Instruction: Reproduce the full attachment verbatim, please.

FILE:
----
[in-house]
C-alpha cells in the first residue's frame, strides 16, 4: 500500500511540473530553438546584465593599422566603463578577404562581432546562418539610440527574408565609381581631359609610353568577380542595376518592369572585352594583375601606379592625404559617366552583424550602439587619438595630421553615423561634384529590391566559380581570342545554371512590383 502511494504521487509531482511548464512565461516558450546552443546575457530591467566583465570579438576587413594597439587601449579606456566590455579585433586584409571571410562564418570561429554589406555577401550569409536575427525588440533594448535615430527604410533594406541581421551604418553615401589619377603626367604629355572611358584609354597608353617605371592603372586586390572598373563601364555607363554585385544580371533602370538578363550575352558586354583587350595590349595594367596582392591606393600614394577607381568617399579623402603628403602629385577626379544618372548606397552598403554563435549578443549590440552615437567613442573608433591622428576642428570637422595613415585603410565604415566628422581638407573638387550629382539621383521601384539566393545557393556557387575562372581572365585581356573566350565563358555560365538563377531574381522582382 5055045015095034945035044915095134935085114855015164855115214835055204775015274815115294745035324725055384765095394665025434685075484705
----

[in-house]
C-alpha cells in the first residue's frame, strides 16, 4: 500500500511540473530553438546584465593599422566603463578577404562581432546562418539610440527574408565609381581631359609610353568577380542595376518592369572585352594583375601606379592625404559617366552583424550602439587619438595630421553615423561634384529590391566559380581570342545554371512590383 502511494504521487509531482511548464512565461516558450546552443546575457530591467566583465570579438576587413594597439587601449579606456566590455579585433586584409571571410562564418570561429554589406555577401550569409536575427525588440533594448535615430527604410533594406541581421551604418553615401589619377603626367604629355572611358584609354597608353617605371592603372586586390572598373563601364555607363554585385544580371533602370538578363550575352558586354583587350595590349595594367596582392591606393600614394577607381568617399579623402603628403602629385577626379544618372548606397552598403554563435549578443549590440552615437567613442573608433591622428576642428570637422595613415585603410565604415566628422581638407573638387550629382539621383521601384539566393545557393556557387575562372581572365585581356573566350565563358555560365538563377531574381522582382 5055045015095034945035044915095134935085114855015164855115214835055204775015274815115294745035324725055384765095394665025434685075484705